The World's Most Complicated Watch - what time is it accross the globe?

It has been quite some time since the last hint was posted on what will be the world's most complicated watch: a special comission that took 8 years to complete and which shall be unveiled on Sept 17.

You may recall that Vacheron Constantin was the 1st to create a true world time watch usine Louis Cottier's system back in 1932. You can read about Vacheron Constantin's World Time watches here.

This new tiempeiece will also feature an original world time indication The idea was to find a way to indicate the time zones in an easy to read and uncluttered manner.

Here  the 12-hour second time zone dial is a smaller dial separate from the main timekeeping dial with a separate indicator window showing the user whether it is daytime or night-time in the chosen city. Another aperture window neatly replaces the usual ring-type city display of the Cottier system.

Displayed in the aperture is a choice of 24 cities with their appropriate three-letter abbreviations along with their respective time deviations plus or minus from Greenwich Mean Time. The World's Most Complicated Watch - what time is it accross the globe?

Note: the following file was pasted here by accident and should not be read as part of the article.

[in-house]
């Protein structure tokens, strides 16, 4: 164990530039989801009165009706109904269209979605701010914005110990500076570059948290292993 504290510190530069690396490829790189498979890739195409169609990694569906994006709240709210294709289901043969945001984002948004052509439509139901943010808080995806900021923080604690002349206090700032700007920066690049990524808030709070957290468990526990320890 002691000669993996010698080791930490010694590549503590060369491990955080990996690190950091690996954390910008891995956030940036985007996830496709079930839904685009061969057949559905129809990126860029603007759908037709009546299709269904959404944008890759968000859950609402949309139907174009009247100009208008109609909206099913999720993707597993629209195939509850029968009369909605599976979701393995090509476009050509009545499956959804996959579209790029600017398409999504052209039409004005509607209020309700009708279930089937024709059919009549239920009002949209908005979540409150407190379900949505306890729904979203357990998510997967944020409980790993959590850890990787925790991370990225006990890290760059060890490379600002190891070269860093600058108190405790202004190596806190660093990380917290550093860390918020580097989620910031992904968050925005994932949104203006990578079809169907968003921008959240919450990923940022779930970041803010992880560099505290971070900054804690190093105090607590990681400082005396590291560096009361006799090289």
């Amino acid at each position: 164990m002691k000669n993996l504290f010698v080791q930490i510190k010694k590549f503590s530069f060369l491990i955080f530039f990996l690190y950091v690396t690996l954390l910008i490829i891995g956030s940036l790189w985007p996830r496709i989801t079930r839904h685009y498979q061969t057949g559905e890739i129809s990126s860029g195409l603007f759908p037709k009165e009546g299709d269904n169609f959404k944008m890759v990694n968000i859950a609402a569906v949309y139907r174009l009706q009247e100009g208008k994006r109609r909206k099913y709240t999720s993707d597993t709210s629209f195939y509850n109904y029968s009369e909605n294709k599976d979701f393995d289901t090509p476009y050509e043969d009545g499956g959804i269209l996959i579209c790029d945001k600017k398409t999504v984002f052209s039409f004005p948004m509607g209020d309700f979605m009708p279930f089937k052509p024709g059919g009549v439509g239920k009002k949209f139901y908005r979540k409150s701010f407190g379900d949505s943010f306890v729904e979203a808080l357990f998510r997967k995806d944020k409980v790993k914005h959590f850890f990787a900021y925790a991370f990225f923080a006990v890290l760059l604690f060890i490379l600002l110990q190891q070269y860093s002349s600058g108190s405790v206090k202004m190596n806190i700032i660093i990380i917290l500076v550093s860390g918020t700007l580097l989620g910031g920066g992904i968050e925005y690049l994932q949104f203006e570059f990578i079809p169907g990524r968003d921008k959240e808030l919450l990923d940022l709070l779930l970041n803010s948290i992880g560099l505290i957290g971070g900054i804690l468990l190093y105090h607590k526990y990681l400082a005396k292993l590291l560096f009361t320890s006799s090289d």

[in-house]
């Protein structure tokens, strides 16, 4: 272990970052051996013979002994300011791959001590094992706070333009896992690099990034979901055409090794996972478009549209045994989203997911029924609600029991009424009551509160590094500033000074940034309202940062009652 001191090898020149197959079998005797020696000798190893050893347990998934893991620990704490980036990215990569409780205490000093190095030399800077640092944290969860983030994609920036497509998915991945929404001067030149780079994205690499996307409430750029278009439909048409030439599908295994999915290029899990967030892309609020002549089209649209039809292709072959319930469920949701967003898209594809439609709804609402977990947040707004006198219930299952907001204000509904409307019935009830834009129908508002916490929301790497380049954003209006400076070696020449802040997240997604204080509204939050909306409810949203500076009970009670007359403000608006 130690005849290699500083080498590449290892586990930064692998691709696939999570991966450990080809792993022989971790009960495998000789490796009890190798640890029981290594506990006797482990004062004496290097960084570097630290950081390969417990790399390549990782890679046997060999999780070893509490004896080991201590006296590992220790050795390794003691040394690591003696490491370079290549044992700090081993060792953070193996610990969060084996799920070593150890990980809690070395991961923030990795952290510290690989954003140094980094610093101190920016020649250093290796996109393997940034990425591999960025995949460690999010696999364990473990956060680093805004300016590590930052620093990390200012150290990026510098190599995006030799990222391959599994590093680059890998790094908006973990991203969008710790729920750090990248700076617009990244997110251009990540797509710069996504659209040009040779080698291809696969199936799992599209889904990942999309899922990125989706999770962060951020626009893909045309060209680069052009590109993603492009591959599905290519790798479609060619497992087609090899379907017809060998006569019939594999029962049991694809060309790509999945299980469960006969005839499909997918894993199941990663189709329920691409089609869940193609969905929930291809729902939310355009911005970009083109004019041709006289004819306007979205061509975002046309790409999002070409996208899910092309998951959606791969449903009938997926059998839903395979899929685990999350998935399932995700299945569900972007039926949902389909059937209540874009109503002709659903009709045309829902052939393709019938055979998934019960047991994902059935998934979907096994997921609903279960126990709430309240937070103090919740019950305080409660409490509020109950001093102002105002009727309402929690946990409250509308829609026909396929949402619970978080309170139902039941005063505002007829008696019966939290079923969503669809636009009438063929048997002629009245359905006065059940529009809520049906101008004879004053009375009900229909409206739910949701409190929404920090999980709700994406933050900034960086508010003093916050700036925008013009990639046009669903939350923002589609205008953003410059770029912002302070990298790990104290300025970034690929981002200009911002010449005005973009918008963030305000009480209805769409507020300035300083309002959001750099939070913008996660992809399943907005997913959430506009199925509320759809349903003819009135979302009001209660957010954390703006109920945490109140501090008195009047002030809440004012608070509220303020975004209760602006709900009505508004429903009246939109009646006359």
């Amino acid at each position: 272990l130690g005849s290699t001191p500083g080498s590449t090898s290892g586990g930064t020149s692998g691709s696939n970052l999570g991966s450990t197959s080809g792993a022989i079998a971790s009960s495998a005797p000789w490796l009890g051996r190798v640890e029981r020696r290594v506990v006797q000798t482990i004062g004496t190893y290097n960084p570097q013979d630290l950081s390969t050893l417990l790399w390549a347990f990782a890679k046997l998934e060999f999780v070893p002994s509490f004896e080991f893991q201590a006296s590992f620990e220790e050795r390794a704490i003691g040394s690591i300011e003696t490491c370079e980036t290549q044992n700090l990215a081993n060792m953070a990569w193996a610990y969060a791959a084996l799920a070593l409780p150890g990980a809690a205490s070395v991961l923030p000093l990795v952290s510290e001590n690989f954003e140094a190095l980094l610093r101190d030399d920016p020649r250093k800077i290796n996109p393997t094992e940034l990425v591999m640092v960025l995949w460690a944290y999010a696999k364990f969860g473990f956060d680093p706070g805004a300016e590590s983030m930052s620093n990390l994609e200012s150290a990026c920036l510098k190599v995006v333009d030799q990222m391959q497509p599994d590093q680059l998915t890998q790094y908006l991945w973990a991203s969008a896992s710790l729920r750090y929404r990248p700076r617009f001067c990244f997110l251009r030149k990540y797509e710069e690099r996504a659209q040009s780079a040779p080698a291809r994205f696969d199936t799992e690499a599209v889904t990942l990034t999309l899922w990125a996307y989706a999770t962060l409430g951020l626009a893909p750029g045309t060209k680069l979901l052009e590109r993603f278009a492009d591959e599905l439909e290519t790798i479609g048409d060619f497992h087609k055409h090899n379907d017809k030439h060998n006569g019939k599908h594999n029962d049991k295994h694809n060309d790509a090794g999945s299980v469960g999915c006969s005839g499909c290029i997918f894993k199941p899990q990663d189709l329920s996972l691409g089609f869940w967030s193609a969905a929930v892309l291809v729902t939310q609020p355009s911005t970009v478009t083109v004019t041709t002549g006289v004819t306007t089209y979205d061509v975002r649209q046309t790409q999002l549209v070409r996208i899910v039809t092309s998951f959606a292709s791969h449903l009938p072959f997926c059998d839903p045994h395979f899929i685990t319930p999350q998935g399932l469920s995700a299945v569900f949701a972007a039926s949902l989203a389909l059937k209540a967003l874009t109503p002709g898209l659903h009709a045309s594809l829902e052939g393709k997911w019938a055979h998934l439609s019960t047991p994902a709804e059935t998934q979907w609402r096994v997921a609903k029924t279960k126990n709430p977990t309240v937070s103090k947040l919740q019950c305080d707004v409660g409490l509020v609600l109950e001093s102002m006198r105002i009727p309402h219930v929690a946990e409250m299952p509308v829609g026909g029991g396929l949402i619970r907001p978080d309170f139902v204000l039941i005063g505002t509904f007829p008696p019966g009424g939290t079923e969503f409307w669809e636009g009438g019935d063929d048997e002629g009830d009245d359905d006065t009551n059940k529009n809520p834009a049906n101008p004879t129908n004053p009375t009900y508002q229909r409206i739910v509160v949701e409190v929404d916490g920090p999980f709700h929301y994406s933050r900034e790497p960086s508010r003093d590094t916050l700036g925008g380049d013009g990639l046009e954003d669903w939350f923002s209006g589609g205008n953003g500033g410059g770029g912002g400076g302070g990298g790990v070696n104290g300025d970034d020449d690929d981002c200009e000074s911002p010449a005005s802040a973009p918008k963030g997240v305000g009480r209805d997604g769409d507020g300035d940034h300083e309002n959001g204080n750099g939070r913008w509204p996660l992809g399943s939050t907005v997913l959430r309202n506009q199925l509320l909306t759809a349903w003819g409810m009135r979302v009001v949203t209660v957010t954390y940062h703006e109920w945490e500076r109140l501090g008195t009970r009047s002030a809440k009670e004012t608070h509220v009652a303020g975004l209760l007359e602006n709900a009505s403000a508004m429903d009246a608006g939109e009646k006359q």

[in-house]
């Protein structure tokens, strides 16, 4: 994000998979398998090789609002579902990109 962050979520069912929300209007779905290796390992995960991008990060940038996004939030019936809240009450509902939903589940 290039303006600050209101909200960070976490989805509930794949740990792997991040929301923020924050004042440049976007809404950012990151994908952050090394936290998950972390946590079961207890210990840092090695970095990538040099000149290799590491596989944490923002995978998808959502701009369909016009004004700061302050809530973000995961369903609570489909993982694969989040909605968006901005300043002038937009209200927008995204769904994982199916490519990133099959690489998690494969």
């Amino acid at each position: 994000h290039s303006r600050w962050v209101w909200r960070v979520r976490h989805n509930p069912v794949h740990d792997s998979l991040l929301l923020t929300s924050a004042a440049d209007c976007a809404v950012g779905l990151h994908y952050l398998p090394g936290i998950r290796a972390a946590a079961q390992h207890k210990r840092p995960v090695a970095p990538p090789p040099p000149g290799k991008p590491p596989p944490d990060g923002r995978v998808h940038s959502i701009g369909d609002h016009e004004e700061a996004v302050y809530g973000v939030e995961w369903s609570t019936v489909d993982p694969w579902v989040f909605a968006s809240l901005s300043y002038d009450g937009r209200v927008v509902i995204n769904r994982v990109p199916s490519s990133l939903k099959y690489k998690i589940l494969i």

Who is this dude?
08/06/2015 - 13:44

...

Re: Who is this dude?
08/06/2015 - 14:00

 Who is this dude?

Re: Re: Who is this dude?
08/06/2015 - 16:24

LOL.

I rather be patient and live to see this piece and the dude...

I am assuming the world time on this piece is not going to have 37 time zones?

 

I like this method of implementing world time
08/06/2015 - 14:56

My biggest complaint on traditional world-times (as much as I love them) is the complexity and all the "real estate" that it takes up.  I have loved the Breguet Hora Mundi for this reason and I cannot wait to see this completed piece.  I love this implementation.  For reasons of not having a million crowns, I imagine this is adjusted with a pusher.  Will be interesting to see the complete picture.  For classical reasons, it is likely in RG, but I would love to see this in Platinum.